Au Pairs: Getting Your Social Security Card

One of the first things we encourage au pairs to do after our two week check in, is apply for a Social Security number. Social Security numbers are required in order to file taxes, and are necessary in many states (and helpful in others) to do things like obtain a state driver’s license or open a bank account, so even if you can get a license without it, if you plan to work in other states it is best just go get it.

I found some general information on ssa.gov and put it in here with some Cultural Care specific information I got from CulturalCare.com.

WHAT TO BRING

To obtain a Social Security number, go to the nearest Social Security office with your:

  • Passport
  • I-94 record (print a copy here)
  • DS-2019 form
  • Social Security Letter from Cultural Care Au Pair (this is available in the online account for au pair’s)
  • Application (find one at the Social Security office)

WHERE TO GO

If you are outside of North Seattle, you can find nearest Social Security office here by entering your zip code. Here is the closest Social Security Office I found for North Seattle:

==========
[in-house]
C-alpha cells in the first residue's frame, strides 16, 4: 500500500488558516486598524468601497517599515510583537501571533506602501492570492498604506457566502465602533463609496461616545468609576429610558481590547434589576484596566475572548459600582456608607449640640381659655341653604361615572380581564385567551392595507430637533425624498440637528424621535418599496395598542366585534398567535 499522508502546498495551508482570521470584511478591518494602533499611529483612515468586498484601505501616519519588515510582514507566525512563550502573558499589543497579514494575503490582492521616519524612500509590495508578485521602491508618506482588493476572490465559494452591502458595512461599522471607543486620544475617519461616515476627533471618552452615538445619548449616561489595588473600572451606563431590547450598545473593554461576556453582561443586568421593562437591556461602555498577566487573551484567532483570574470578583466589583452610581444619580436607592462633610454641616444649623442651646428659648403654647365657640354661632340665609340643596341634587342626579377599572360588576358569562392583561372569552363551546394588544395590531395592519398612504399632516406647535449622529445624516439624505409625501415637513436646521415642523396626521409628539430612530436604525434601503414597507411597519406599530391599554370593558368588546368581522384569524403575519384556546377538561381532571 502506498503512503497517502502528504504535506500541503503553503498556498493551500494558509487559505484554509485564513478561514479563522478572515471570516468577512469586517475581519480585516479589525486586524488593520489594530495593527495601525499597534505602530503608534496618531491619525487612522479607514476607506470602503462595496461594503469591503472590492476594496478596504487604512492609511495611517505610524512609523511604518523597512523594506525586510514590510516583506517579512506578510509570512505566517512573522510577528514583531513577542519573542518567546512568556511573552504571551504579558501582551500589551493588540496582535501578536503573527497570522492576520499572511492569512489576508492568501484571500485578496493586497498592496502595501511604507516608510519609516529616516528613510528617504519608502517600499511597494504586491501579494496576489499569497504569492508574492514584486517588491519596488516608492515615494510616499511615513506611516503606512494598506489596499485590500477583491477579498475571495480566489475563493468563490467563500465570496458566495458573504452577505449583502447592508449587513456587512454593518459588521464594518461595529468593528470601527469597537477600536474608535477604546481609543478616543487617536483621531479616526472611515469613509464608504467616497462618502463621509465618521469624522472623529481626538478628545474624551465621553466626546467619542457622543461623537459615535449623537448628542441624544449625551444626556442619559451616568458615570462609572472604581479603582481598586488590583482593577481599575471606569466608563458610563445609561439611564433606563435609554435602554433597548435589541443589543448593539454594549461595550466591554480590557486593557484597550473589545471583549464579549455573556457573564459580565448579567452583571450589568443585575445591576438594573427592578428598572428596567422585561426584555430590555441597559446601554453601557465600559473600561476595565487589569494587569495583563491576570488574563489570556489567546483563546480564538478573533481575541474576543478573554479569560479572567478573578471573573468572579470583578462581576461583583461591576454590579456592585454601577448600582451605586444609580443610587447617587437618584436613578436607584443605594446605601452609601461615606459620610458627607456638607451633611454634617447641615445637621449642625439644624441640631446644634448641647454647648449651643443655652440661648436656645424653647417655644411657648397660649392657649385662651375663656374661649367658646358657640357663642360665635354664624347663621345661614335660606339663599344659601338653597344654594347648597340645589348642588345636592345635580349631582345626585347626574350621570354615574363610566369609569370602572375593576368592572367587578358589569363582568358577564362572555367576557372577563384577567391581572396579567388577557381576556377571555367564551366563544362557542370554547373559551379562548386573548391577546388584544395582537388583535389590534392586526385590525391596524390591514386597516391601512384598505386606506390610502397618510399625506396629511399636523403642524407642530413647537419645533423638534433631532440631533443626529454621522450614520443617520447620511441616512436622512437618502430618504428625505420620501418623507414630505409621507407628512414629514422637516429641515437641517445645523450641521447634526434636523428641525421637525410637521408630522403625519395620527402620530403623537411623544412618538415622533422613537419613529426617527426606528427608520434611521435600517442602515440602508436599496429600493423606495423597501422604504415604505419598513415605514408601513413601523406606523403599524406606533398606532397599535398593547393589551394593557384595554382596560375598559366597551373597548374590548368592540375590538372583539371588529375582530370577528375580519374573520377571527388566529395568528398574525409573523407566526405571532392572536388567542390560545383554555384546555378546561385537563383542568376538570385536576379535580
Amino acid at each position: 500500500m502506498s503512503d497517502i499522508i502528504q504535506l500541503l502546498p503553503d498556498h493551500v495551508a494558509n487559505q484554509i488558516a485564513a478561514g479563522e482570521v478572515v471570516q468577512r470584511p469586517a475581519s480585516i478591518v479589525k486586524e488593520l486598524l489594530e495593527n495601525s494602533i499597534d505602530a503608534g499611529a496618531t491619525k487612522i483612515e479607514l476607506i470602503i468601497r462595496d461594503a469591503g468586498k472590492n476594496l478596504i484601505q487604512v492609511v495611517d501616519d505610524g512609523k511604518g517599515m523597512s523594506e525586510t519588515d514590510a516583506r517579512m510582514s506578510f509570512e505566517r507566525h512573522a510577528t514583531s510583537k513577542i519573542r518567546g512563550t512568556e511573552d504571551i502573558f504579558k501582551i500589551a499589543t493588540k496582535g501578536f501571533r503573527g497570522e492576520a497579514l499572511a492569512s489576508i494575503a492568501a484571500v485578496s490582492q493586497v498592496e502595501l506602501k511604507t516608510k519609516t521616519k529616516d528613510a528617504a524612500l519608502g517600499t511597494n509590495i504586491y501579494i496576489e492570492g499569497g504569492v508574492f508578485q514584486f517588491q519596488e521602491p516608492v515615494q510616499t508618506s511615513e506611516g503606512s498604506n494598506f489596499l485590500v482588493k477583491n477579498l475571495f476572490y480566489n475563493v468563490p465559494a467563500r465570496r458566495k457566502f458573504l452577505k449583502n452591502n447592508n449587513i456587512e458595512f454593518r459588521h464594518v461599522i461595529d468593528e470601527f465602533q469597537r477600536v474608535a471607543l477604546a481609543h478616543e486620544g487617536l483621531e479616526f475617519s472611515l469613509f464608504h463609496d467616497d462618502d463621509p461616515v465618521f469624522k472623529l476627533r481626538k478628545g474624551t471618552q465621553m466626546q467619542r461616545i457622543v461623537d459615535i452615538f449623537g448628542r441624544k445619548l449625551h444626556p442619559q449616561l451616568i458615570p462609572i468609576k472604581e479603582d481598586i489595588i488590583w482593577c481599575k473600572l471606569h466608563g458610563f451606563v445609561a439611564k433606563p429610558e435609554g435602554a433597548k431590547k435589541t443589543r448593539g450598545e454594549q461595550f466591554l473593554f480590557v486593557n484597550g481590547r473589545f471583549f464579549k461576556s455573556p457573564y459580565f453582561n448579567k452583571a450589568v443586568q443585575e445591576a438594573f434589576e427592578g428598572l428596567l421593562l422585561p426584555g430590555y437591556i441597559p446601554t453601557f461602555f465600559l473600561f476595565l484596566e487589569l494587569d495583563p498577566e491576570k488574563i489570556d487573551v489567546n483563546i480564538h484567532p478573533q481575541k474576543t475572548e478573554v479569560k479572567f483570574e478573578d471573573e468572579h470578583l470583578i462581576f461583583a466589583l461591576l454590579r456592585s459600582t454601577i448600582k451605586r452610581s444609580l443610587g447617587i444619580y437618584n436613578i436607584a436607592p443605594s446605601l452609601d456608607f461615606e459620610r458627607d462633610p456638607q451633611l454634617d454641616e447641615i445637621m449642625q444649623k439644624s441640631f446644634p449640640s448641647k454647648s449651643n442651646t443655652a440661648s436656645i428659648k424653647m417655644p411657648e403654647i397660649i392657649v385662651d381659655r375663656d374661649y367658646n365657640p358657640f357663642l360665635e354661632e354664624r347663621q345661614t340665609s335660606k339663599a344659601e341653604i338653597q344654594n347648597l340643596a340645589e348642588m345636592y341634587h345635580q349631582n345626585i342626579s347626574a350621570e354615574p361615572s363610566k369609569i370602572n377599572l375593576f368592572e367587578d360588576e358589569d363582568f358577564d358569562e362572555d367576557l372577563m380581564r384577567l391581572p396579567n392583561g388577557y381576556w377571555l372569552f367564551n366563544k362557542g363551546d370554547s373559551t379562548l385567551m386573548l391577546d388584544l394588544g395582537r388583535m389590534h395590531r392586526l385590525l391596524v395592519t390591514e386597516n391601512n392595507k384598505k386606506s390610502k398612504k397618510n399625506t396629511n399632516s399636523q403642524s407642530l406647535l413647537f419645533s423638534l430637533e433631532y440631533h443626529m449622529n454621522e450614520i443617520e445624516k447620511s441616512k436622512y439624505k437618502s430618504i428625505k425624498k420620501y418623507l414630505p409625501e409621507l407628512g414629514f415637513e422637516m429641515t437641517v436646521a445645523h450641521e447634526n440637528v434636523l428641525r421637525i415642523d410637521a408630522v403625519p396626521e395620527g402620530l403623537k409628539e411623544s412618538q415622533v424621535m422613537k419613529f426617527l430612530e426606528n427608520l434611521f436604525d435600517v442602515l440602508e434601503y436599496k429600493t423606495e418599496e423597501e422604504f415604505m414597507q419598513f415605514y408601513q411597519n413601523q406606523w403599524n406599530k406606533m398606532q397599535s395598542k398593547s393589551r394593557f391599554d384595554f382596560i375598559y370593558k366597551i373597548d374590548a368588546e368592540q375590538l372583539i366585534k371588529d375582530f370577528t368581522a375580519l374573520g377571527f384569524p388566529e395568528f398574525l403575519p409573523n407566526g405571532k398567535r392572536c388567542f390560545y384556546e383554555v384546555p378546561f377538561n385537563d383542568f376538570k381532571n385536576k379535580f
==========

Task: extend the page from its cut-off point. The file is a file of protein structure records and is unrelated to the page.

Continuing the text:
Address:
13510 Aurora Ave. N (Suite B)
Seattle, WA 98133

Phone:
1-800-772-1213

Hours:

Monday 9:00 AM – 4:00 PM
Tuesday 9:00 AM – 4:00 PM
Wednesday 9:00 AM – 12:00 PM
Thursday 9:00 AM – 4:00 PM
Friday 9:00 AM – 4:00 PM
Saturday Closed
Sunday Closed

 

WHEN TO GO

After your 2-week orientation is recommended is a great time to go! Waiting at least 10 days from the date you enter the U.S. is recommended, before filing an application with the Social Security Administration (SSA). This is because SSA cannot verify your status with the Department of Homeland Security (DHS) until at least 10 days after the date of entry. In order to grant the Social Security number, the SSA must verify your visa status.

PROBLEMS?

If your application is denied, please contact Cultural Care Au Pair at 1-800-333-6056 or aupair@culturalcare.com so we can help.

To help, they will need to know:

  • Your name
  • Your I-94 number (find it here)
  • Your date of birth
  • Address of the SSA office that denied the application
  • Date you went to the SSA office
  • Your phone number
  • Explanation of the problem
  • Reference number for the social security application (if you have it)

Sometimes this process can take a long time, so I recommend bringing a book or someone willing to wait with you when you go to get this done! Or if you are like me and obsessed with organizing, you can bring a folder or binder and organize every paper you get!

Monday, 18 December 2017 8:25 PM

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